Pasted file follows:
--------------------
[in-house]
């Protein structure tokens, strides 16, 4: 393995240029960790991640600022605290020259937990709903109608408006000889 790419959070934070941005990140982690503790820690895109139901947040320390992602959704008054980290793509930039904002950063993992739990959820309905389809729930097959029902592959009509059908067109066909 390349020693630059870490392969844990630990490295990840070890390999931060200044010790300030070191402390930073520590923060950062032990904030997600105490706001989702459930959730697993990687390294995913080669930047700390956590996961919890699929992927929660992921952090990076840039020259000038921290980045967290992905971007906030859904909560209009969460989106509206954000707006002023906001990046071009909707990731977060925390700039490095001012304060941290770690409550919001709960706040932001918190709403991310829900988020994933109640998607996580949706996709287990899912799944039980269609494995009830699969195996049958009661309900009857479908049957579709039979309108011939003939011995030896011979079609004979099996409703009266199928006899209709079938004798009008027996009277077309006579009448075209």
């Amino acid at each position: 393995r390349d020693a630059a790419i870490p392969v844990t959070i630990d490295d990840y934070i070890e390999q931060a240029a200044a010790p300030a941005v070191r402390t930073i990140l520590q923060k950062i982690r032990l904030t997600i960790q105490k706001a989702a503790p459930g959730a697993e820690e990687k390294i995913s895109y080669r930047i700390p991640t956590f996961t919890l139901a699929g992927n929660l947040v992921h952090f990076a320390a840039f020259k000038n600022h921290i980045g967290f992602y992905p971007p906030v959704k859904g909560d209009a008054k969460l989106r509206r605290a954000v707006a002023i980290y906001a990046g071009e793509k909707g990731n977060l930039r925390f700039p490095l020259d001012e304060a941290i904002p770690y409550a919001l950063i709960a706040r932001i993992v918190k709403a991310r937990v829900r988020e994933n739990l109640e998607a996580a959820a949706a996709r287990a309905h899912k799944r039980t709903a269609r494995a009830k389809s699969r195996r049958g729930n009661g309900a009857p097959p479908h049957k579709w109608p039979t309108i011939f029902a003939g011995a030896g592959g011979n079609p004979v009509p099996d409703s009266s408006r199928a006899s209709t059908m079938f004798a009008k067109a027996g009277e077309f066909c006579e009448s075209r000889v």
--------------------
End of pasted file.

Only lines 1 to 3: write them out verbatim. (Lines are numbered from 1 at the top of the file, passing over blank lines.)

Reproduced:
[in-house]
């Protein structure tokens, strides 16, 4: 393995240029960790991640600022605290020259937990709903109608408006000889 790419959070934070941005990140982690503790820690895109139901947040320390992602959704008054980290793509930039904002950063993992739990959820309905389809729930097959029902592959009509059908067109066909 390349020693630059870490392969844990630990490295990840070890390999931060200044010790300030070191402390930073520590923060950062032990904030997600105490706001989702459930959730697993990687390294995913080669930047700390956590996961919890699929992927929660992921952090990076840039020259000038921290980045967290992905971007906030859904909560209009969460989106509206954000707006002023906001990046071009909707990731977060925390700039490095001012304060941290770690409550919001709960706040932001918190709403991310829900988020994933109640998607996580949706996709287990899912799944039980269609494995009830699969195996049958009661309900009857479908049957579709039979309108011939003939011995030896011979079609004979099996409703009266199928006899209709079938004798009008027996009277077309006579009448075209």
């Amino acid at each position: 393995r390349d020693a630059a790419i870490p392969v844990t959070i630990d490295d990840y934070i070890e390999q931060a240029a200044a010790p300030a941005v070191r402390t930073i990140l520590q923060k950062i982690r032990l904030t997600i960790q105490k706001a989702a503790p459930g959730a697993e820690e990687k390294i995913s895109y080669r930047i700390p991640t956590f996961t919890l139901a699929g992927n929660l947040v992921h952090f990076a320390a840039f020259k000038n600022h921290i980045g967290f992602y992905p971007p906030v959704k859904g909560d209009a008054k969460l989106r509206r605290a954000v707006a002023i980290y906001a990046g071009e793509k909707g990731n977060l930039r925390f700039p490095l020259d001012e304060a941290i904002p770690y409550a919001l950063i709960a706040r932001i993992v918190k709403a991310r937990v829900r988020e994933n739990l109640e998607a996580a959820a949706a996709r287990a309905h899912k799944r039980t709903a269609r494995a009830k389809s699969r195996r049958g729930n009661g309900a009857p097959p479908h049957k579709w109608p039979t309108i011939f029902a003939g011995a030896g592959g011979n079609p004979v009509p099996d409703s009266s408006r199928a006899s209709t059908m079938f004798a009008k067109a027996g009277e077309f066909c006579e009448s075209r000889v």